Wow, did this article speak to me. Kudos to the writer for being so incredibly transparent. I highlighted in bold the conversations I have had with myself or another party. Despite the fact I've never married, I certainly share the same sentiment as the writer as she self reflects on her role in and out of partnerships.
This article originally posted on the New York Times.
By: Karen Rinaldi
By the time I was 33, I had already been married and divorced twice. There were no regrets. I loved each man I married and carry with me great affection for them still, even though the end of each union came with its own pain.
My first marriage fell apart when my husband’s struggle with sexual identity manifested itself in lies that eroded my trust and ultimately ended his life.
It was the early days of the AIDS epidemic. When he discovered he was H.I.V. positive, he lied to me about his secret life with anonymous men and blamed his infection on my previous boyfriend.
He admitted the truth only after we received the good news that I had tested negative. I was tested every six months for the next two years and lived with the terror that I would seroconvert. We divorced, but he asked me to be the keeper of his tortured secret, and we remained close until the day he died just before his 33rd birthday.
I married my second husband after only one date. I had been so wrong about my first, I wondered: What would happen if I married someone I didn’t know?
I was testing the universe.
He was handsome, strong, accomplished and funny. But after a few years of dating backward (we married without knowing each other and spent the next three years becoming familiar and intimate), I realized I couldn’t live with him. He was possessive, and my need for freedom didn’t make for a secure marriage. He referred to me as “my wife” even when speaking to my own father.
Besides the two marriages, I cohabitated with two other men and dated others. A serial monogamist, I found that at every turn I was constrained by issues of, well, maleness. There was a kind of inherent dominance that tipped the balance of power away from me, and I often felt I was playing a role.
Money was often a factor in these early relationships, and eventually I came to believe in these unassailable truths:
1. If the man made more money, then you were doing things his way.
2. If he was broke, he resented your ability to support him.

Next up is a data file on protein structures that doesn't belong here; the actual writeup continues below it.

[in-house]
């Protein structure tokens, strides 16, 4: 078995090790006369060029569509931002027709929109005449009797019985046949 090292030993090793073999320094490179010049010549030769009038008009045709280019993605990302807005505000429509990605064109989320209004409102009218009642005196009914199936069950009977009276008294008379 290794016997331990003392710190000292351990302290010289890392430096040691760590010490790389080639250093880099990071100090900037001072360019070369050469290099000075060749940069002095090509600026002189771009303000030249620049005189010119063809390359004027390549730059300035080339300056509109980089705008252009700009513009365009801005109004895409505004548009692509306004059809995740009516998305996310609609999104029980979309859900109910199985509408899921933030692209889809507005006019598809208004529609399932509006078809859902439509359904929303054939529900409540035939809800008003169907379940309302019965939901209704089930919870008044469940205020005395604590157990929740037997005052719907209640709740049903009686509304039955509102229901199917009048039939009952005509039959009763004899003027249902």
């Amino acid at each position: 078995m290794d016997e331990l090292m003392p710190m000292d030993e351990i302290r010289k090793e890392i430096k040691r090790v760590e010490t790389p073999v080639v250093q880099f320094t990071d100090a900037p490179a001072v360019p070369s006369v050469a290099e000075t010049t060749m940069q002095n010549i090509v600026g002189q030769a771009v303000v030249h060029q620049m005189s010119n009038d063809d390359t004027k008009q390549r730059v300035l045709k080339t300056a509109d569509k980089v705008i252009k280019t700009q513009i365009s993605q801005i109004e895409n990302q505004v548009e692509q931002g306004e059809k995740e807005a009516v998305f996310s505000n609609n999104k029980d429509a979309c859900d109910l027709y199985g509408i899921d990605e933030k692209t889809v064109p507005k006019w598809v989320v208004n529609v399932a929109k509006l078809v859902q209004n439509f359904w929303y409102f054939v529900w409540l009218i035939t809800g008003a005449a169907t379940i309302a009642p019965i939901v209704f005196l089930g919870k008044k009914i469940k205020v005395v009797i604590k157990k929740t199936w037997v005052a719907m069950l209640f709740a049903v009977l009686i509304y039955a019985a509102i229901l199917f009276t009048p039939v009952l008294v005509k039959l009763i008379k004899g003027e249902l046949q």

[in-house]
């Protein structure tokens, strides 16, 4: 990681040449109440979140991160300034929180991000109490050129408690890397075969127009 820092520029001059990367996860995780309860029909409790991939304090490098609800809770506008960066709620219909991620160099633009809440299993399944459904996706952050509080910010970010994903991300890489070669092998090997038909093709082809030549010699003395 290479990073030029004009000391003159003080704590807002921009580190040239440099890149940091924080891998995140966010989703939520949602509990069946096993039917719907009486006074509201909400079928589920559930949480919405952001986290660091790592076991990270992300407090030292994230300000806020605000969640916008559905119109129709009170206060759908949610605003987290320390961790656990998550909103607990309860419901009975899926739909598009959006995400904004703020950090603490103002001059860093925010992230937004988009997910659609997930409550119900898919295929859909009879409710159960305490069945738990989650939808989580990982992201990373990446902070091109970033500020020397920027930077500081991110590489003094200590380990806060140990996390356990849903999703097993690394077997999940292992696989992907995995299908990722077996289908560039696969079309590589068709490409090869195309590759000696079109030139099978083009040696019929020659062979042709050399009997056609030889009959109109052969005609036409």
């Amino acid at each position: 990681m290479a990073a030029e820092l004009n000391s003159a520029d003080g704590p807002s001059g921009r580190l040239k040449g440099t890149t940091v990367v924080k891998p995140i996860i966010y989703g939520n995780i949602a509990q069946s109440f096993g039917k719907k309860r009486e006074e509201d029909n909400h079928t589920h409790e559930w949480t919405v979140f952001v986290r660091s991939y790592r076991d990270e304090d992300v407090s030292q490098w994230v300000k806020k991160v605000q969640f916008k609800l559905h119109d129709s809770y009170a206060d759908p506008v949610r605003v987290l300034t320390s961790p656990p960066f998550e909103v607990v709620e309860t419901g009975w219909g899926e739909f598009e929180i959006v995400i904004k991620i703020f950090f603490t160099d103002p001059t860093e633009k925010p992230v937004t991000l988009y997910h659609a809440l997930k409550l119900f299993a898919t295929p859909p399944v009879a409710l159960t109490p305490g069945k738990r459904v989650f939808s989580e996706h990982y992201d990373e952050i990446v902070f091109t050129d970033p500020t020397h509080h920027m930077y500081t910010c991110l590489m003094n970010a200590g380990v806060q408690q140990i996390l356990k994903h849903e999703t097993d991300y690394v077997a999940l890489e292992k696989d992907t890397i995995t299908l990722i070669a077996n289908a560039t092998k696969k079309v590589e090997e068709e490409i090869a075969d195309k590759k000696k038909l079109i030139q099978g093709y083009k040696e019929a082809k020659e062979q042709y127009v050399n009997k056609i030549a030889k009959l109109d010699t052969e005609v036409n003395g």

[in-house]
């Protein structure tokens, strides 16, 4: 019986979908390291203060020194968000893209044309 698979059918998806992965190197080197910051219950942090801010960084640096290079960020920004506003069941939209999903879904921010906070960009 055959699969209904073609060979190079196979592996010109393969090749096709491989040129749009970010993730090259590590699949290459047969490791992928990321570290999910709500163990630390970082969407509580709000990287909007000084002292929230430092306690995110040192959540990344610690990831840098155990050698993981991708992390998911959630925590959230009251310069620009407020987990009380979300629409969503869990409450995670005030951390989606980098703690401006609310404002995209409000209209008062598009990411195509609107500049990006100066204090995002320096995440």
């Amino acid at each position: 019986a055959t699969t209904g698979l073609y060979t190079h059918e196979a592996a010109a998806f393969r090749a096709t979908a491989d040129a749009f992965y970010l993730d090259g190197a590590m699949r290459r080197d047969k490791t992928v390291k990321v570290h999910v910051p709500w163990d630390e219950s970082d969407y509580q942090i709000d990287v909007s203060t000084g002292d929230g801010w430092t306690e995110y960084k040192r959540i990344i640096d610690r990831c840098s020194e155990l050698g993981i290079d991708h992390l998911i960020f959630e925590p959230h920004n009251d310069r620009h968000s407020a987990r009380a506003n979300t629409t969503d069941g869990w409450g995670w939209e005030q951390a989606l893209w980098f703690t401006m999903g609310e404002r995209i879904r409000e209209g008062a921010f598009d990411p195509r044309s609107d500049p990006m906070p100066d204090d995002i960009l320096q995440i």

3. If there was economic parity, he made sure you knew who was really the boss.
Once, when I was breaking up with a long-term boyfriend, my therapist asked me why I was anxious. “Is it because you are afraid you will be alone?” he asked.
“No,” I told him. “It’s the opposite. I am afraid we’ll break up and there will be another right behind him.”
My mother tried to figure it out as well. “Why have you had so many failed relationships?” she asked.
“You see them as failed,” I told her. “I see them as successful, but finite.”
It was the finite part that felt most right. She has been married to my father for 60 years, which some may call successful. While I love my parents dearly and respect their endurance, I didn’t want to repeat their dynamic.
She had a lifelong fear that he would cheat on her. He monitored all of her spending. He had a social life outside of the house. She didn’t do anything without him. Their marriage was based on an age-old patriarchy, and they didn’t see anything wrong with it. I did not wish to live my life similarly.
Once my second husband moved out, I was resolute about never getting married again. I bought myself a coveted band of gold with sapphires from my favorite jeweler that I put on my left ring finger and wear to this day.
I cherished living in my village apartment alone; lovers could come and go as I pleased. There were no schedules or egos to contend with. I was happy. Resolved only to having children, I needed a plan.
I was already supporting myself. I figured I would manage as well with a child, so the idea of being provided for was moot. Besides, I preferred having my own money and therefore my own agency.